September 07, 2016

Avoiding Investments That Are Too Good To Be True

Author of Practical Steps to Financial Independence and personal finance coach, Usiere Uko, writes on pyramid and Ponzi schemes, which are coming back in Nigeria.

They come and go, lie low for a season and then come back again; investment schemes that promise rates of return way above money market rates. While conventional rates are per annum, they promise returns at rates per month, per quarter etc. You get to double your money in a year or less. You make more money when you bring in more people. If it sounds too good to be true, it usually is.

It keeps coming back like a bad coin, in different names and guises but the same thing – ponzi or pyramid schemes. The modus operandi is the same. You pay money to join, make more money as you recruit more people. 

There is no underlying business generating the cash flow. Income is basically from fees collected from new recruits. This is used to pay ‘investors’ whose investment is mature for payment. So long as enough money comes in to cover payments due, the party goes on. As each person is paid, he becomes an evangelist and goes to town to tell friends, family and foes. People who ordinarily wouldn’t reach out to friends or neighbours readily go on evangelism to grow their down line. As the word goes round, new hopefuls rush in to have a piece of the action. A time comes when the word has gone round and anyone interested in such a scheme has subscribed. That becomes the tipping point. The wave of new recruits starts to die down. Cash flow slows down, making payments a challenge. The main actors close shop and vanish into thin air, looking for another location to fool gullible folks.

Same old tricks
Schemes like these are not new. They come and go. I remember my early years in the university. Then it was bonds. You are recruited by a class mate or roommate. When you sign up, you are given one card with three names on it, with the name of your recruiter at the bottom. During processing of your membership application, your fee is broken into three parts, one goes to the company, one goes to the number one name on the card and one goes to the person who recruited you. You are then given three cards with your name at the bottom while other names move up (since the top name has been paid out). You are to go win more ‘souls’. Sign up three fellow students and in the process recover your membership fee, and wait till your name gets to the top to reap a bonanza.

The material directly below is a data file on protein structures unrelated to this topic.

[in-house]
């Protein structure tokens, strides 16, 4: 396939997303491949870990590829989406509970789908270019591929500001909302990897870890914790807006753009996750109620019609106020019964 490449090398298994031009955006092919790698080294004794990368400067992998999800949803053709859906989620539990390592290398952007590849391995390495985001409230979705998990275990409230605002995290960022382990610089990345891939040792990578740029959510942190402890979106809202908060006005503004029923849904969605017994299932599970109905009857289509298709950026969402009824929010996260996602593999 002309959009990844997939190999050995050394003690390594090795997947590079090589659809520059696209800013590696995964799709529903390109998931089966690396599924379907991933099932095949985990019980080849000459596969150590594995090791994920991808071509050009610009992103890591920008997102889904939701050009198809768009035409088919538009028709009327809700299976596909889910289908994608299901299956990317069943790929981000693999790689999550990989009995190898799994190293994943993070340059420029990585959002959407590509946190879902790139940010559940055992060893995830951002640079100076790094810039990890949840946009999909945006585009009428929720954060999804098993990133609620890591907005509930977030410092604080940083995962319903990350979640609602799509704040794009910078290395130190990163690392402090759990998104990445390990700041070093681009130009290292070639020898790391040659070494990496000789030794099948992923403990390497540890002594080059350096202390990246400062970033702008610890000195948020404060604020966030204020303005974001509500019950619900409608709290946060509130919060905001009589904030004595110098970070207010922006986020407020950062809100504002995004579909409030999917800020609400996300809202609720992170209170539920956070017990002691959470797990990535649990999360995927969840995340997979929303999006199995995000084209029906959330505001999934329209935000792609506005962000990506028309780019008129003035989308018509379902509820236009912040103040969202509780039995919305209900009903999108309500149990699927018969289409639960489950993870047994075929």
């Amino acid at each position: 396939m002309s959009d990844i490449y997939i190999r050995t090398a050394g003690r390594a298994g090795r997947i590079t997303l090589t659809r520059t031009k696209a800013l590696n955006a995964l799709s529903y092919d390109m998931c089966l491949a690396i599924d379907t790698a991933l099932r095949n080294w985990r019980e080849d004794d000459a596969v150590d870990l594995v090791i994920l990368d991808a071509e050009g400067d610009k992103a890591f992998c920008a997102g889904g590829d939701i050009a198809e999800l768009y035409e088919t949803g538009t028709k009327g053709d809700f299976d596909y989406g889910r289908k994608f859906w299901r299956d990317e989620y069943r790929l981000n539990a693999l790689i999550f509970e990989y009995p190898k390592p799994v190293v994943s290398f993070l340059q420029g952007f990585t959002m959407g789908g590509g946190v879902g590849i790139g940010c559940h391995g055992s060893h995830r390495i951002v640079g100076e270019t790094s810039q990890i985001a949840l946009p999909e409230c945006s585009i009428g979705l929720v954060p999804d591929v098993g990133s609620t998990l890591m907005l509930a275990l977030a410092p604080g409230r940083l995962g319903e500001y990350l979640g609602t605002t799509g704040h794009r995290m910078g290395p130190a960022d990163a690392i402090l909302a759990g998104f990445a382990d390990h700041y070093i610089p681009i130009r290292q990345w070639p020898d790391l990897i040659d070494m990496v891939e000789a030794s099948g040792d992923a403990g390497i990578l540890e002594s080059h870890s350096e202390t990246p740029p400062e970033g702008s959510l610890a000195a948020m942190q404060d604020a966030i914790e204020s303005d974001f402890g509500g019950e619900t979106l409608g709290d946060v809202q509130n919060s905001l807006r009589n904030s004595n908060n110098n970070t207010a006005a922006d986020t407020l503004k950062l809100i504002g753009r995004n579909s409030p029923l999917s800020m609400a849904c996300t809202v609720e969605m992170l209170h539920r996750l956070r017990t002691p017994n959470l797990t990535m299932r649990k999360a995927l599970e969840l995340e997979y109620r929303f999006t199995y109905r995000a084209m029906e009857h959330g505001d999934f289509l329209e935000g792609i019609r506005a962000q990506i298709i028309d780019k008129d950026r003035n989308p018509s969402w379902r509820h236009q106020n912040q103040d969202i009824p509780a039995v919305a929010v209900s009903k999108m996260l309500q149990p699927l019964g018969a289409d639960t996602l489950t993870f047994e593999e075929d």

By the time your name is on the top, it will be on 3 x 3 x 3 (27) cards. For a student, that was a good pay day. The problem was, only those that went in early witnessed the bonanza. Those who got evangelised later arrived late at the party. Most of the people you try to talk to have either subscribed, or heard of it and want to have nothing to do with it. By the time the dust settled, I ended up with three useless cards. I learned my lessons since then.

Many variations have come and gone since then. Some transformed into wonder banks with glittering offices. I remember 2007 as if it was yesterday. One such wonder bank was at its peak. In the office I worked then, the place will turn into a ghost town during lunch time as most employees have gone to this wonder bank to invest, take others to invest or collect their money. Their operations were more polished. Deposit some money and get up to 40 per cent returns in less than six months. A few brave souls tried it out and found it to be true. They went on evangelism and recruited more colleagues and neighbours. 

I remember one close friend came to evangelise me. I asked him what business the company did to make such money and such handsome payouts. He told me that they took money from the public to invest in downstream petroleum marketing and other such businesses that yield high returns. I then asked which businessman would take money at more than 80 per cent per annum to do business when he can get a loan at less than 35 per cent per annum from the bank. He told me that the company wants to help people by using their money to invest and sharing profit with them. I did not buy that. I was not surprised when the CBN closed down that wonder bank and returned depositors money.

Usiere Uko

5 comments:

ats three said...

True!

samaila sulaiman said...

Issokay

Harbolarkale Niyi said...

Thanks for the info

Anonymous said...

what scheme are u saying Olufamous ?Be straight forward please

inumidun said...

Noted..